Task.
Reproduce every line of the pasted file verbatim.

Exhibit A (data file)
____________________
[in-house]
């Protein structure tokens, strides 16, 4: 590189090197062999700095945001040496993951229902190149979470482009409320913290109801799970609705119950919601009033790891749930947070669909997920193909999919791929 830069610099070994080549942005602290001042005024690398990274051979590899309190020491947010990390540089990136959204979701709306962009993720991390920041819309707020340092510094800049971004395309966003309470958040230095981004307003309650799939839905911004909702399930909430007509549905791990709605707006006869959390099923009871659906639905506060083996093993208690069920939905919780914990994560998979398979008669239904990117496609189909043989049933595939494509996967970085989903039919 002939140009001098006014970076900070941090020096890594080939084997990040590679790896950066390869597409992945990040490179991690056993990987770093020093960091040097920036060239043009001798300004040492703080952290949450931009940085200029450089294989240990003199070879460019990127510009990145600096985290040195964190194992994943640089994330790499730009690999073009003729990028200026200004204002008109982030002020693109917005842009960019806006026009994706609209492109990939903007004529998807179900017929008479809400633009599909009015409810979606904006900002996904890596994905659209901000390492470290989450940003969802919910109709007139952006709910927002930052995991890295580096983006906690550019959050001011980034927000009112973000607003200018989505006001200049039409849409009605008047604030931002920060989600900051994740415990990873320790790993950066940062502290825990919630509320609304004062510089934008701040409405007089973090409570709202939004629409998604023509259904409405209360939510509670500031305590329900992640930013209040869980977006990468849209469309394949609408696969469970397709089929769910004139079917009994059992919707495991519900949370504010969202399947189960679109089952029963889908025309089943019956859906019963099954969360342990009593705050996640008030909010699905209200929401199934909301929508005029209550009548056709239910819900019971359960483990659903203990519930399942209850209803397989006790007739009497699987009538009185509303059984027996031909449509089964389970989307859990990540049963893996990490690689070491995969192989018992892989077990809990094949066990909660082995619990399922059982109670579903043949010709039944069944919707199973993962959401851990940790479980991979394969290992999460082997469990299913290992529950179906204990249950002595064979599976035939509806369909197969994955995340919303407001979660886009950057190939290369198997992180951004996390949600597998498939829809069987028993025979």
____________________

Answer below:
[in-house]
């Protein structure tokens, strides 16, 4: 590189090197062999700095945001040496993951229902190149979470482009409320913290109801799970609705119950919601009033790891749930947070669909997920193909999919791929 830069610099070994080549942005602290001042005024690398990274051979590899309190020491947010990390540089990136959204979701709306962009993720991390920041819309707020340092510094800049971004395309966003309470958040230095981004307003309650799939839905911004909702399930909430007509549905791990709605707006006869959390099923009871659906639905506060083996093993208690069920939905919780914990994560998979398979008669239904990117496609189909043989049933595939494509996967970085989903039919 002939140009001098006014970076900070941090020096890594080939084997990040590679790896950066390869597409992945990040490179991690056993990987770093020093960091040097920036060239043009001798300004040492703080952290949450931009940085200029450089294989240990003199070879460019990127510009990145600096985290040195964190194992994943640089994330790499730009690999073009003729990028200026200004204002008109982030002020693109917005842009960019806006026009994706609209492109990939903007004529998807179900017929008479809400633009599909009015409810979606904006900002996904890596994905659209901000390492470290989450940003969802919910109709007139952006709910927002930052995991890295580096983006906690550019959050001011980034927000009112973000607003200018989505006001200049039409849409009605008047604030931002920060989600900051994740415990990873320790790993950066940062502290825990919630509320609304004062510089934008701040409405007089973090409570709202939004629409998604023509259904409405209360939510509670500031305590329900992640930013209040869980977006990468849209469309394949609408696969469970397709089929769910004139079917009994059992919707495991519900949370504010969202399947189960679109089952029963889908025309089943019956859906019963099954969360342990009593705050996640008030909010699905209200929401199934909301929508005029209550009548056709239910819900019971359960483990659903203990519930399942209850209803397989006790007739009497699987009538009185509303059984027996031909449509089964389970989307859990990540049963893996990490690689070491995969192989018992892989077990809990094949066990909660082995619990399922059982109670579903043949010709039944069944919707199973993962959401851990940790479980991979394969290992999460082997469990299913290992529950179906204990249950002595064979599976035939509806369909197969994955995340919303407001979660886009950057190939290369198997992180951004996390949600597998498939829809069987028993025979």